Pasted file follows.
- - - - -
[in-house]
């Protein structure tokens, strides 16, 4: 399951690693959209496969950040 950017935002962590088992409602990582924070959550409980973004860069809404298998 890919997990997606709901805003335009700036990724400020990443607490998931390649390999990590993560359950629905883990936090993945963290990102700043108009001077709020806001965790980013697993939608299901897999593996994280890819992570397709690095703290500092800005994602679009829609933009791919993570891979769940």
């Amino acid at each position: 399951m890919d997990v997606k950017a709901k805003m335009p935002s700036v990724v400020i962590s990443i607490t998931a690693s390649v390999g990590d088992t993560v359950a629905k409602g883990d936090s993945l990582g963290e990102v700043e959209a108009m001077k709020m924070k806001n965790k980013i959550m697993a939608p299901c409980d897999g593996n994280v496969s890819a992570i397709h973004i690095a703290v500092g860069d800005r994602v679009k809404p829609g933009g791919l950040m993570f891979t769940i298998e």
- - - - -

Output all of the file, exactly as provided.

[in-house]
């Protein structure tokens, strides 16, 4: 399951690693959209496969950040 950017935002962590088992409602990582924070959550409980973004860069809404298998 890919997990997606709901805003335009700036990724400020990443607490998931390649390999990590993560359950629905883990936090993945963290990102700043108009001077709020806001965790980013697993939608299901897999593996994280890819992570397709690095703290500092800005994602679009829609933009791919993570891979769940």
């Amino acid at each position: 399951m890919d997990v997606k950017a709901k805003m335009p935002s700036v990724v400020i962590s990443i607490t998931a690693s390649v390999g990590d088992t993560v359950a629905k409602g883990d936090s993945l990582g963290e990102v700043e959209a108009m001077k709020m924070k806001n965790k980013i959550m697993a939608p299901c409980d897999g593996n994280v496969s890819a992570i397709h973004i690095a703290v500092g860069d800005r994602v679009k809404p829609g933009g791919l950040m993570f891979t769940i298998e």